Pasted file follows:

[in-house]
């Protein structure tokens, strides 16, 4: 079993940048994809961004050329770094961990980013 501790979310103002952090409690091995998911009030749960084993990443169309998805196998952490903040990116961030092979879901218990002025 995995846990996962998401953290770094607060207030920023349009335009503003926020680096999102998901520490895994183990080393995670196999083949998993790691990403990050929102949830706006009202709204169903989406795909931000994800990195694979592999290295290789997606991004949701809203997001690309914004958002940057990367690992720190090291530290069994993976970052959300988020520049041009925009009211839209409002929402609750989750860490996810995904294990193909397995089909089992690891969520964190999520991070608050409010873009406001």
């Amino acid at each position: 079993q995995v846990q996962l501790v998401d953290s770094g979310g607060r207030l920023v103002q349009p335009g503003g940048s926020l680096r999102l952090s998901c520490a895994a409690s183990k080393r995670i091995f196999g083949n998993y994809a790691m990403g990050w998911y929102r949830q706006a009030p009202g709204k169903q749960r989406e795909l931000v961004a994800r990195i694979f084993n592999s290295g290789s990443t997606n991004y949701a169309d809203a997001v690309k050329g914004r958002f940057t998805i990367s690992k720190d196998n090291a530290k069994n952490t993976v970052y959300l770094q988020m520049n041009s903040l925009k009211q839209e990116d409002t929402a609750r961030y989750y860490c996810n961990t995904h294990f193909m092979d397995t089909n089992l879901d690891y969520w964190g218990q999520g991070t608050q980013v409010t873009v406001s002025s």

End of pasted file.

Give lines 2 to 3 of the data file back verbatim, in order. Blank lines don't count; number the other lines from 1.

């Protein structure tokens, strides 16, 4: 079993940048994809961004050329770094961990980013 501790979310103002952090409690091995998911009030749960084993990443169309998805196998952490903040990116961030092979879901218990002025 995995846990996962998401953290770094607060207030920023349009335009503003926020680096999102998901520490895994183990080393995670196999083949998993790691990403990050929102949830706006009202709204169903989406795909931000994800990195694979592999290295290789997606991004949701809203997001690309914004958002940057990367690992720190090291530290069994993976970052959300988020520049041009925009009211839209409002929402609750989750860490996810995904294990193909397995089909089992690891969520964190999520991070608050409010873009406001």
């Amino acid at each position: 079993q995995v846990q996962l501790v998401d953290s770094g979310g607060r207030l920023v103002q349009p335009g503003g940048s926020l680096r999102l952090s998901c520490a895994a409690s183990k080393r995670i091995f196999g083949n998993y994809a790691m990403g990050w998911y929102r949830q706006a009030p009202g709204k169903q749960r989406e795909l931000v961004a994800r990195i694979f084993n592999s290295g290789s990443t997606n991004y949701a169309d809203a997001v690309k050329g914004r958002f940057t998805i990367s690992k720190d196998n090291a530290k069994n952490t993976v970052y959300l770094q988020m520049n041009s903040l925009k009211q839209e990116d409002t929402a609750r961030y989750y860490c996810n961990t995904h294990f193909m092979d397995t089909n089992l879901d690891y969520w964190g218990q999520g991070t608050q980013v409010t873009v406001s002025s």